The 12 Tasks Of Herring | Comic's new challenge as he skips the Fringe

The 12 Tasks Of Herring

Comic's new challenge as he skips the Fringe

Richard Herring is to perform 12 different hour-long stand-up shows in six weeks.

The comedian is skipping the Edinburgh Fringe for only the third time in 24 years next summer, but will instead revive all 11 of his previous solo shows in London, with two shows every weekend.

And at the end, he plans to unveil an entirely new full-length show.

The 11 old shows, which will be performed in chronological order are: Christ On A Bike!, Talking Cock, The 12 Tasks Of Hercules Terrace, Someone Likes Yoghurt, Menage A Un, Oh Fuck I'm 40, The Headmaster's Son, Hitler Moustache, What Is Love Anyway?, We’re All Going to Die! and Lord of the Dance Settee.

Herring admitted: ‘It will be a challenge to relearn all the shows and work out the tech aspects of the early ones – especially Hercules, which I am not sure I have the animations for any more. But hopefully most of it will come back to me.

‘I think some of the material will feel a bit weird to do, especially the angrier shows like Menage A Un, when I was in a very different personal head space, but it might be fun to address that. And to add new bits where necessary or discuss how my life has changed.’

One aspect of his life that will have changed is that in February Herring is due to become a father for the first time with his wife, fellow comedian Catie Wilkins.

He said: ‘Having a baby in February is certainly one of the factors in this decision, but at last year’s Fringe I found things a bit frustrating for lots of reasons. The expense involved in taking a show up is becoming impractical and I resented paying £3,000 for a month in a not luxurious flat. But I realised that for acts in the middle, who are neither new and trying stuff out, or on TV and very established, the Fringe is becoming increasingly difficult and we’re all being squeezed.

‘The Free Fringe is a great development allowing newer acts to go up and try stuff without losing money, and punters are bound to prefer to take a chance on that than paying £15 for someone they’ve not heard of. If you pay you’re more likely to choose a bigger name where you know what you’re getting.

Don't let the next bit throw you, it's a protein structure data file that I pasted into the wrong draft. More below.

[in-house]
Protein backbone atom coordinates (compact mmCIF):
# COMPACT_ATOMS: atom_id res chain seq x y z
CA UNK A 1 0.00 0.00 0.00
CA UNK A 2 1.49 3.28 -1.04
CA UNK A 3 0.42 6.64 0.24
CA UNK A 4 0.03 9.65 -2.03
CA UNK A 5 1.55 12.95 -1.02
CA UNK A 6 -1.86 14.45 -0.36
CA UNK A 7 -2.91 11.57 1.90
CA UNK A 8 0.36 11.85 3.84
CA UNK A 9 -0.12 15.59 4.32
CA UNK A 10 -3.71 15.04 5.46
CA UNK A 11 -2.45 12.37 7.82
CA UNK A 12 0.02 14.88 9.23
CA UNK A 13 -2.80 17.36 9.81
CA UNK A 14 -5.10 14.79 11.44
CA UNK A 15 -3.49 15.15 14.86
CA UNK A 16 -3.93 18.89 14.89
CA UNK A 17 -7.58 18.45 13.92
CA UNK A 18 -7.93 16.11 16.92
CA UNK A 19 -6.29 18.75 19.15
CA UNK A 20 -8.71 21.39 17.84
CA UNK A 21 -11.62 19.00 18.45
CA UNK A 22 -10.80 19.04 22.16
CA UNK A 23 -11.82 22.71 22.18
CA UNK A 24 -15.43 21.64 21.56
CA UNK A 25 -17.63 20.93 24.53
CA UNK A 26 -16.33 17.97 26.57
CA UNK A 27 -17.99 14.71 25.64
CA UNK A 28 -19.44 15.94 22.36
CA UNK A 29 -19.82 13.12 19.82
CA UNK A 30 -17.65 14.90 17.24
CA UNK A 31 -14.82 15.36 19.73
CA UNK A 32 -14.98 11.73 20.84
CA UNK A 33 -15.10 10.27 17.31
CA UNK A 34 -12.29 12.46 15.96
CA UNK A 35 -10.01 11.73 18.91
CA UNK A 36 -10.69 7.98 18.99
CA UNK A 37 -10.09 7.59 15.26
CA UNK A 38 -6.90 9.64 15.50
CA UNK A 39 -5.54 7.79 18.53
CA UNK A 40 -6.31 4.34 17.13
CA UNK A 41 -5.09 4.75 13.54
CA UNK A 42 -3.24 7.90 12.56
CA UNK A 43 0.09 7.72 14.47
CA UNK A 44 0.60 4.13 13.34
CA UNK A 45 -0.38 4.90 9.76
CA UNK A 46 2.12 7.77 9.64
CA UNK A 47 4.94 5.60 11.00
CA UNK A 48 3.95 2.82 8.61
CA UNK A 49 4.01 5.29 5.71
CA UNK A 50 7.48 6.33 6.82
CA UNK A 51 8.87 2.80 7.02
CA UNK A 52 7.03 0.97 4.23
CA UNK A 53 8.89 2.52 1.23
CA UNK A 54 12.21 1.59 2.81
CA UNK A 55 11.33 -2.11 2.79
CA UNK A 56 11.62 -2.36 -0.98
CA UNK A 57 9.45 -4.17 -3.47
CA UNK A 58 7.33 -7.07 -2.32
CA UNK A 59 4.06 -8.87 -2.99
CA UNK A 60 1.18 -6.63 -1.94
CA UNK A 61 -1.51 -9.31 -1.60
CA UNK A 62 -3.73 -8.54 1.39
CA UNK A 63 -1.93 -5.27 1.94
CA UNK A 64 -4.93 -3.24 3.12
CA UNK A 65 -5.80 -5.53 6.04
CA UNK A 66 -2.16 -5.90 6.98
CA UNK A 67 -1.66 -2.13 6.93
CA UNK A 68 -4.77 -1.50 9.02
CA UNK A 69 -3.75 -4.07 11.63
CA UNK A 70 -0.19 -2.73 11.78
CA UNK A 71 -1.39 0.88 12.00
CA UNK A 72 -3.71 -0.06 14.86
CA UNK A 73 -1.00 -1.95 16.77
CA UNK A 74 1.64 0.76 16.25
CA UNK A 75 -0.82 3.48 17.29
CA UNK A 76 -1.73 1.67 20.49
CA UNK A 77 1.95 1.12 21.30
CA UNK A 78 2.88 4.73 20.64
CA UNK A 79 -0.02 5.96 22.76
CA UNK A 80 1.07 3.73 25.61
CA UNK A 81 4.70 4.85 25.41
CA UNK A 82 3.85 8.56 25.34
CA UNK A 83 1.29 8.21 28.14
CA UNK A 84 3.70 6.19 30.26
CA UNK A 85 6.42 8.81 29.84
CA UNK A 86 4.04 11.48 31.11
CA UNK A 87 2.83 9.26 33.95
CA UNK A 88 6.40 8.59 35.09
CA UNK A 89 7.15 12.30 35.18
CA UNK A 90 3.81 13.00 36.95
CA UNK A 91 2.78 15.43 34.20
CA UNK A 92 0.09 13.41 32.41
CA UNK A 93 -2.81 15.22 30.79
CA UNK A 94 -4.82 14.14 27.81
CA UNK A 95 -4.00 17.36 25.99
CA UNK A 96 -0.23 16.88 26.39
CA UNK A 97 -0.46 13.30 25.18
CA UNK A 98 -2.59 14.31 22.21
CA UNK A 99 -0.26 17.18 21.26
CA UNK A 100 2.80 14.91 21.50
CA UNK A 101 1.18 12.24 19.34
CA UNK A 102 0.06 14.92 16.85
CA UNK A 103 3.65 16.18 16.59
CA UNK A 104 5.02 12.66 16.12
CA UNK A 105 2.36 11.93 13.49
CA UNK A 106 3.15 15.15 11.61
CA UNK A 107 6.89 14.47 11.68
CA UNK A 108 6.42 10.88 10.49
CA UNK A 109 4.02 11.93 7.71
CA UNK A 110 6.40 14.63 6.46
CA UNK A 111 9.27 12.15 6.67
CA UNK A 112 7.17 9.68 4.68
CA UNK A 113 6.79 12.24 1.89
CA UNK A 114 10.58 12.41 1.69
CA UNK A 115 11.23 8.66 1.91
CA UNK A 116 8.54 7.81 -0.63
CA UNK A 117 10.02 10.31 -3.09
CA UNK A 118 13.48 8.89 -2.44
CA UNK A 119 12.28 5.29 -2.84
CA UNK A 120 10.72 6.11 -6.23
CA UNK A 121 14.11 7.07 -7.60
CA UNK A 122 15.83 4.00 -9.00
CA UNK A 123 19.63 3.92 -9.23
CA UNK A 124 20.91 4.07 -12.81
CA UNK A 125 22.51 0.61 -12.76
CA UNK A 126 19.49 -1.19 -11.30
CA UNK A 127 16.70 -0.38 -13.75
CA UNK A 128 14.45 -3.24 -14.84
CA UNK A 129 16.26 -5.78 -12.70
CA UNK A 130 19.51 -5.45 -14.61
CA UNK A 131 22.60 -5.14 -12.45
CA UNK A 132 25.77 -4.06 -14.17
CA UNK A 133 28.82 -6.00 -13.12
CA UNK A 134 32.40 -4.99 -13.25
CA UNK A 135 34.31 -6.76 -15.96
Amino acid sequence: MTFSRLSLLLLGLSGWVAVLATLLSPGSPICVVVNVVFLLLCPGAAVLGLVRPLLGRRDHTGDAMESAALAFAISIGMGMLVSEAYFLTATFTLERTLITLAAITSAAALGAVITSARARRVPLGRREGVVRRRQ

‘So if you want to do a bit of a bigger and more produced show it feels like the Fringe is no longer the place to be. There’s too much competition, the money you have to spend on marketing and everything is too great for the likely rewards. So it seems more sensible for me (and I would say a lot of acts in my position) to do things differently. And I thought this might be a fun way to show that. And get to go and sleep in my own bed at night.’

He said the run of shows at the Leicester Square Theatre were ‘a little salute to the Fringe for all that it has given me, whilst slightly giving it the finger behind my back’.

He added: ‘It will be nice to have a challenge in August but not have to fear losing loads of money. I will miss the Fringe and I think it’s the right choice for a lot of people, but for the time being it’s no longer the right choice for me.’

Herring first performed at the Fringe in 1987 and 1988 as a student, returning in 1992, first with comedy plays and from 2001 onwards with his stand-up shows, missing only 2000 and 2003 in all that time.

As well as the revived shows in August and September (for which tickets are not yet available), Herring will be continuing his Lord of the Dance Settee tour later this year, as well as a new series of his Leicester Square Theatre Podcast planned for June and July.

Published: 1 Jan 2015

What do you think?

Today's comedy-on demand picks


This new BBC Three series, filmed outdoors in six different cities with socially distanced audiences, aims to support grassroots comedy talent in light of the impact Covid-19 has had on the industry. Kicking off the series in Bristol, Jayde Adams introduces Mo Omar, Lauren Pattison and Tom Lucy

Click for more suggestions
... including the new Netflix comedy Sneakerheads and the comedy-music podcast Castival.

We see you are using AdBlocker software. Chortle relies on advertisers to fund this website so it’s free for you, so we would ask that you disable it for this site. Our ads are non-intrusive and relevant. Help keep Chortle viable.